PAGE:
Do you suffer from red, intensely itchy and watery eyes? If you do, then you probably have eye allergies. Your symptoms may run concurrently with a runny nose and you may blame it on a “cold” you keep getting when in fact you have allergies and don’t know it.
How do you know it is not pink eye or dry eyes? Patients with pink eye report some itching. Those with eye allergies describe intense itching. Pink eye, which is usually caused by a bacteria or virus, typically starts in one eye and affects the other eye (although not as badly) after a few days. By contrast, eye allergies involve both eyes from the beginning.
Bacterial pink eye causes a yellowish discharge and your eyelids may be stuck together in the morning. Bacterial pink eye is most common in infants and toddlers whose immune systems are not yet fully developed, and in those with compromised immune systems, such as seniors. Viral pink eye is generally accompanied by a watery discharge and other signs on the eye surface, such as follicles (or dendrites in the case of herpes viral infections that affect the eyes), that can be used by an optometrist or ophthalmologist to differentiate it from the bacterial form. Viral pink eye is the most common conjunctivitis seen in school-aged children. Viral pink eye may also affect the lymph nodes. More often than not, those with viral pink eye have been recently ill with an upper respiratory infection.
Both bacterial and viral pink eye are highly contagious and can be transmitted by contact with family or friends with recent pink eye.
The hallmark of eye allergies, on the other hand, is profound or intense itching causing the patient to rub his or her eyes very frequently and occasionally even with the knuckles. This is not to be confused with dry eyes, where the patient may experience some minor itching, but dry eyes typically present as a foreign body sensation, burning, grittiness and tearing and the eyes are not as red as they are with eye allergies or pink eye. Dry eyes and eye allergies may go hand in hand — if you have dry eyes, then you don’t produce enough tears to flush out the allergens in your eyes, which may lead to eye allergies. In such cases, your eye doctor may need to treat your dry eyes in order to treat your eye allergies. If you have allergies or dry eyes, and you wear contact lenses, your best option is 1-day disposables.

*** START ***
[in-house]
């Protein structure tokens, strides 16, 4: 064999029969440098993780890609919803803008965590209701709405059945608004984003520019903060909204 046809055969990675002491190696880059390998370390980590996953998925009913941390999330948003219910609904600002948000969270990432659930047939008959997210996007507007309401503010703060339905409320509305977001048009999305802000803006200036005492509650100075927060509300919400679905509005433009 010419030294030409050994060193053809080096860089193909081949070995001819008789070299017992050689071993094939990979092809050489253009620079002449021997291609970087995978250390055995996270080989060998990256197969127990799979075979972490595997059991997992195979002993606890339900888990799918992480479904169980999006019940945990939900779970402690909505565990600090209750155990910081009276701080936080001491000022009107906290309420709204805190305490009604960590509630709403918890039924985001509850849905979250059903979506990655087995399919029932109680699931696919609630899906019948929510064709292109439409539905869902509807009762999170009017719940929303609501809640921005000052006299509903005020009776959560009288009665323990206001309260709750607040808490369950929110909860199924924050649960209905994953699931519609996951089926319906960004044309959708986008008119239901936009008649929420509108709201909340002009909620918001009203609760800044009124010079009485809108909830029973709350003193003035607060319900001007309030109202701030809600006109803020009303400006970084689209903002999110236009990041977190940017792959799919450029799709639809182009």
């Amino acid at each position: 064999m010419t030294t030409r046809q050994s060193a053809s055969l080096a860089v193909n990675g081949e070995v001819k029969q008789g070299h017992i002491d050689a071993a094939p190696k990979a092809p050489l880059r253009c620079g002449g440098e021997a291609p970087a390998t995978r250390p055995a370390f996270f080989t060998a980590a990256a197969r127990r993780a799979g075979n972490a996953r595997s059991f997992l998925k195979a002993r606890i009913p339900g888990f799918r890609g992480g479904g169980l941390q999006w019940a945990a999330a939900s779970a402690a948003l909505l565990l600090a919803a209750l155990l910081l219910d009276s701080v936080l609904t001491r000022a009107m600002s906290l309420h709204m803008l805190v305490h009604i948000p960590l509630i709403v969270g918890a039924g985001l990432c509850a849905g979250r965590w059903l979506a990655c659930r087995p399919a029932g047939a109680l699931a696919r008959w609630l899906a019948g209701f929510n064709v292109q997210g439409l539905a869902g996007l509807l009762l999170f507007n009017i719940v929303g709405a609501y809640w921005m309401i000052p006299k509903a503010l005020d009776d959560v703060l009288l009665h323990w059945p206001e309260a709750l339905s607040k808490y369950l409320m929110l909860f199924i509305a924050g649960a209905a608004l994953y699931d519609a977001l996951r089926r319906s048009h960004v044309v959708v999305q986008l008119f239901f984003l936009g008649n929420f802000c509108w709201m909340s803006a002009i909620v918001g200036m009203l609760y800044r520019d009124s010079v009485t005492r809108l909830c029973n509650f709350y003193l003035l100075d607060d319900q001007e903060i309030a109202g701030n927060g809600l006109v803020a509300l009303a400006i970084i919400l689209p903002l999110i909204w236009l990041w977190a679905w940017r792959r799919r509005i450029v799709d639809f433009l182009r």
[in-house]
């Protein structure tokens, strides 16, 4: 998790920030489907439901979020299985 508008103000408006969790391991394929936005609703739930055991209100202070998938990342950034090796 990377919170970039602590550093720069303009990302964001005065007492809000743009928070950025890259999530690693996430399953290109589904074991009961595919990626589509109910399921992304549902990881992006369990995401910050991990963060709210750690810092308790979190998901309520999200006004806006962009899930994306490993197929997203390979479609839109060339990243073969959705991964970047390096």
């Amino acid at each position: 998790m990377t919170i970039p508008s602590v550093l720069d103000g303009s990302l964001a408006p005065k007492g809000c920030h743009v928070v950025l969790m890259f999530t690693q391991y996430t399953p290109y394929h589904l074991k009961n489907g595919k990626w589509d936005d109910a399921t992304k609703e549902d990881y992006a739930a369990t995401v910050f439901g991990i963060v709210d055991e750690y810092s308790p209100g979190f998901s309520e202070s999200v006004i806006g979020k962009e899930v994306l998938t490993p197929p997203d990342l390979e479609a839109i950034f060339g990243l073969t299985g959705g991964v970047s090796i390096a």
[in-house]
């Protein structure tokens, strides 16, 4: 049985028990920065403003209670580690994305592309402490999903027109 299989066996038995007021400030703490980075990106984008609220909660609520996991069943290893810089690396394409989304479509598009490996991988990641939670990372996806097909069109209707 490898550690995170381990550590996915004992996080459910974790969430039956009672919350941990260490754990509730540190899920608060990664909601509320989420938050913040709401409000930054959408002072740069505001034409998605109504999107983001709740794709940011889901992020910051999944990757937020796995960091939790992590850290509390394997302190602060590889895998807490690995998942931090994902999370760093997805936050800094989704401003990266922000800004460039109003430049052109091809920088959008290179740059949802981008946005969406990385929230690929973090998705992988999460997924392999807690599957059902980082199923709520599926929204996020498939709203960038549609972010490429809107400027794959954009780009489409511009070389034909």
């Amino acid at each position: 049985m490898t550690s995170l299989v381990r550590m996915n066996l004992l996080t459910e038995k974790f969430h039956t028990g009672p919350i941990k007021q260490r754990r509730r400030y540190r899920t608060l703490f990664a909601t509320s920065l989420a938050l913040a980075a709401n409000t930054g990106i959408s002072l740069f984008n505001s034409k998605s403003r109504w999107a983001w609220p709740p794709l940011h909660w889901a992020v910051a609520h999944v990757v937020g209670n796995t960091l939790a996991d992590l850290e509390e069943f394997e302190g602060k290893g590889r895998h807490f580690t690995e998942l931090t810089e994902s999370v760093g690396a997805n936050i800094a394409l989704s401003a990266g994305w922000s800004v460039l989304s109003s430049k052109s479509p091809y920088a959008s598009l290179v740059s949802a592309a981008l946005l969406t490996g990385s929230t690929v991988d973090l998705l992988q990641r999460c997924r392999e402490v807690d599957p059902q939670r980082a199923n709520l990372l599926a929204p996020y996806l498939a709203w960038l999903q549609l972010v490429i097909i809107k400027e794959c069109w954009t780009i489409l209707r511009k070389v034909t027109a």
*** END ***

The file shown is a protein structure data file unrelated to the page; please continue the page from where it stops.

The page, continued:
Contact lens related red eyes are usually caused by poor contact lens hygiene and compliance, overuse of contact lenses, sleeping with contact lenses and allergic reactions to contact lens solutions.
Inflammatory conditions such as iritis or an auto-immune disorder such as rhuematoid arthritis etc. can also cause red eyes.
Often, patients see an optometrist or ophthalmologist for red or intensely itchy and watery eyes only after trying (unsuccessfully) over-the-counter eye drops. However, over-the-counter eye drops will not treat bacterial or viral infections of the eyes, including herpes viral eye infections and chlamydia bacterial eye infections. It is also important to be aware that some over-the-counter eye drops have vaso-constrictors in them: vaso-constrictors reduce redness by constricting the blood vessels in the eyes. Although eyes may appear to be less red, the eye drops may not be treating the cause of the redness. Further, sustained use of vaso-constrictors can actually cause rebound hyperemia — chronic red eyes.
Anti-histamines, such as Claritin and Allegra, may help with eye allergies but they also dry up eye tissue, causing dry eyes.
Eye allergies that lead to vigorous eye rubbing is not a good thing because there is an association between vigorous eye rubbing and a condition called keratoconus, a degenerative disorder of the eye in which structural changes within the cornea cause it to thin and become more conical in shape.
In conclusion, red eyes can be caused by:
Infection – bacteria and viruses.
Non infection – allergies and dry eyes
Improper use of contact lenses and contact lens solutions
The importance of seeing an optometrist or ophthalmologist for professional diagnosis and treatment cannot be over-emphasized. An optometrist or ophthalmologist can prescribe drops that can provide relief from the symptoms of eye allergies within 3 minutes! OR, prescribe drops for bacterial , some viral infections of the eye, dry eyes or eye inflammations should that be the case.
So if you have red, intensely itchy and watery eyes, you now know that it may be allergies and not that same cold you keep getting.
Meyer Izaac, O.D.